By Steven Sundstrom, RI regional grants officer
As a regional grants officer for Rotary, I spend most of my work time at Rotary headquarters in Evanston, Illinois, USA, working with members around the world, including in Japan. Given the time difference, communication is naturally often by email. The first time I traveled to Japan for work was for the Rotary Institute in Nagoya, Japan. I met many Rotarians in person who I had been emailing for years. We were meeting face to face for the first time, but somehow we were already old friends. “お会いが出来て嬉しいですね！Nice to finally meet you!”
Last year, I traveled on business to Japan a second time for The Rotary Foundation seminar in Kobe. I enjoyed meeting old friends and some new ones who had been actively participating in grants but who I hadn’t met in person yet. Since Rotary is a membership organization, you could say that each member is the face of Rotary. To get to know the Rotarians and have the opportunity to introduce myself in person, I felt like I was finally getting to know Rotary. As a regional grants officer, I advise Rotarians as they plan humanitarian projects, vocational training teams, and scholarships. Knowing Rotarians better allows me to provide better information and guidance.
Last November, in addition to the seminar, I also met with members involved in past global grants to learn more about how Rotarians plan and carry out their grant projects, what ideas they have for future projects, and how I can better support them.
My first meeting was with the host committee that welcomed a four-person vocational training team from Vanuatu to learn about hotel management and hospitality. Committee members Hirotada Yoshioka, Katsumi Nakajima, and Eichi Sato of the Itami Rotary Club explained the steps they took to prepare. They showed team members from Vanuatu how to travel to their training hotels using the rail system, and how to record their expenses and receipts in a notebook. Staff at the hotel said they enjoyed providing the training and working with Rotary. They said the hotel would welcome the opportunity to participate in a global grant again, no doubt thanks to the hard work by Rotarians and the selected training team members.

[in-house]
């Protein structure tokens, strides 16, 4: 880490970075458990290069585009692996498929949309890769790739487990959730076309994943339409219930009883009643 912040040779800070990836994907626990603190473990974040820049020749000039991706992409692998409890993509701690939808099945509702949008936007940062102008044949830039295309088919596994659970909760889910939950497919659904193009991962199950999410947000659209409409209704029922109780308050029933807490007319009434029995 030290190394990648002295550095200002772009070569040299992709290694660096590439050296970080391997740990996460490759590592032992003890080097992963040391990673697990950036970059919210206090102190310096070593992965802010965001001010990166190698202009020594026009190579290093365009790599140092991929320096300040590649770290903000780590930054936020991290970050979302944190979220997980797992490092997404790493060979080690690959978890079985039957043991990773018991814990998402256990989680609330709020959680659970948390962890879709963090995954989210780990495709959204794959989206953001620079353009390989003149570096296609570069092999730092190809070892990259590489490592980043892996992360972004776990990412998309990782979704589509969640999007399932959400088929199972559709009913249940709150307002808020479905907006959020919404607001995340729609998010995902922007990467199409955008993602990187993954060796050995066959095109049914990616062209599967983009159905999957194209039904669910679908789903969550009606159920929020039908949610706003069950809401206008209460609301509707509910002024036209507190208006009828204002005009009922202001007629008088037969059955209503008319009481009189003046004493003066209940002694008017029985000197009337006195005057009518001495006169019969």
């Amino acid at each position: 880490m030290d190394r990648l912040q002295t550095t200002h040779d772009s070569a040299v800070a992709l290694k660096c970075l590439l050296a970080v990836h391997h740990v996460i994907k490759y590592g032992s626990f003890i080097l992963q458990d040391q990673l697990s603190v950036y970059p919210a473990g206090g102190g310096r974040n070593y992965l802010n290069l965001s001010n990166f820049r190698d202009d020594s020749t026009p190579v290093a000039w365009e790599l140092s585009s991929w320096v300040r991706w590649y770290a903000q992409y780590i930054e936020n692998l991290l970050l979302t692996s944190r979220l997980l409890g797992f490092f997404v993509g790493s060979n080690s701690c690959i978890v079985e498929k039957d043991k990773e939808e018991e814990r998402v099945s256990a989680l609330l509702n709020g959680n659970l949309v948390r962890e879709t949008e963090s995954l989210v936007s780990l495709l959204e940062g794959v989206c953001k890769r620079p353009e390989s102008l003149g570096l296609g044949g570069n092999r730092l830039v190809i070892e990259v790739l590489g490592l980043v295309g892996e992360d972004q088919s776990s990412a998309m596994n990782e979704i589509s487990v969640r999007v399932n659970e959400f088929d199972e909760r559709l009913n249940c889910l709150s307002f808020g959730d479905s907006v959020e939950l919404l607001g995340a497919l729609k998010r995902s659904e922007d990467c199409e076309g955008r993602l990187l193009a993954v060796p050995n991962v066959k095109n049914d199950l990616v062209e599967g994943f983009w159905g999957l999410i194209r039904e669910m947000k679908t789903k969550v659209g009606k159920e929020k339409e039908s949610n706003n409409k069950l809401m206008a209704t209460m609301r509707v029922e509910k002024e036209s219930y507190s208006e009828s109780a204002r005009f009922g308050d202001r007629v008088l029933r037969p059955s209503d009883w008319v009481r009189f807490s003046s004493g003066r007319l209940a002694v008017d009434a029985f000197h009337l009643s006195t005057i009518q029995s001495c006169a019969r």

I also made a day trip to Hiroshima to speak with Dr. Koki Inai of the Hiroshima South Rotary Club, who was the team leader on a project that took place in Cambodia two years ago. This project was a great example of how Rotarians can use their professional skills through a global grant. Dr. Inai is an expert in using telemedicine to examine medical photos remotely. This project improved early detection and treatment of breast cancer. I was familiar with the details on paper before, but meeting Dr. Inai in person, I better understood the years prior to the project, his connection to some of the people in Cambodia, the planning that went into everything, and the outcomes. For example, the local medical professionals in Cambodia are still using the skills they acquired through the grant, and they’ve started a new consultation center in Cambodia. They still enjoy a working relationship today, providing free breast cancer examinations.
I am so thankful for the opportunities I have had to meet with many Rotarians while in Japan. Ikuyo Yanagisawa from the Nara Rotary Club told me all about the project they completed in Fukushima to improve mental health for survivors of 3/11, and Keisuke Hayakawa of the Koriyama North Rotary Club organized a trip to see the workshop where they’re producing rapeseed oil as part of economic development for the area following the earthquake.
There were many more Rotarians I met than I can mention here. Each and every one of them shared with me from the heart, and helped me to understand the heart of Rotary. Even though 14 time zones separate us, I am happy to be part of Rotary around the world, and look forward to working with these people of action as we continue to make positive change in the world.